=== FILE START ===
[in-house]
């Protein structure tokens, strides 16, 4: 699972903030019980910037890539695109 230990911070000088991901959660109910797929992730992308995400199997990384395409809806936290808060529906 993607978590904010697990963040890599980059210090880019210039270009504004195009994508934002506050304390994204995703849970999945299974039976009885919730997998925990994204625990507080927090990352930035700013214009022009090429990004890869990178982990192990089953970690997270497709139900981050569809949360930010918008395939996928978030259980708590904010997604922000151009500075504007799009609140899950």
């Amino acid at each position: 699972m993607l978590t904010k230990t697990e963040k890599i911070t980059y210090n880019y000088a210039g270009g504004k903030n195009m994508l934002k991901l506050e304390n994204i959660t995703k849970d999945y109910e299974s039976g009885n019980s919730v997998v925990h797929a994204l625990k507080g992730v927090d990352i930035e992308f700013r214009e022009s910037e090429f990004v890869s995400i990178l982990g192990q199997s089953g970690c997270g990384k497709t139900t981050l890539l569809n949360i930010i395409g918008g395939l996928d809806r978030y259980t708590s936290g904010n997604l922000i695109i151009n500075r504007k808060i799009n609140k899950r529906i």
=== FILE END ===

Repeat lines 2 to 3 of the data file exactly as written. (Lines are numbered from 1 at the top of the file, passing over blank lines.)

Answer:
């Protein structure tokens, strides 16, 4: 699972903030019980910037890539695109 230990911070000088991901959660109910797929992730992308995400199997990384395409809806936290808060529906 993607978590904010697990963040890599980059210090880019210039270009504004195009994508934002506050304390994204995703849970999945299974039976009885919730997998925990994204625990507080927090990352930035700013214009022009090429990004890869990178982990192990089953970690997270497709139900981050569809949360930010918008395939996928978030259980708590904010997604922000151009500075504007799009609140899950």
């Amino acid at each position: 699972m993607l978590t904010k230990t697990e963040k890599i911070t980059y210090n880019y000088a210039g270009g504004k903030n195009m994508l934002k991901l506050e304390n994204i959660t995703k849970d999945y109910e299974s039976g009885n019980s919730v997998v925990h797929a994204l625990k507080g992730v927090d990352i930035e992308f700013r214009e022009s910037e090429f990004v890869s995400i990178l982990g192990q199997s089953g970690c997270g990384k497709t139900t981050l890539l569809n949360i930010i395409g918008g395939l996928d809806r978030y259980t708590s936290g904010n997604l922000i695109i151009n500075r504007k808060i799009n609140k899950r529906i």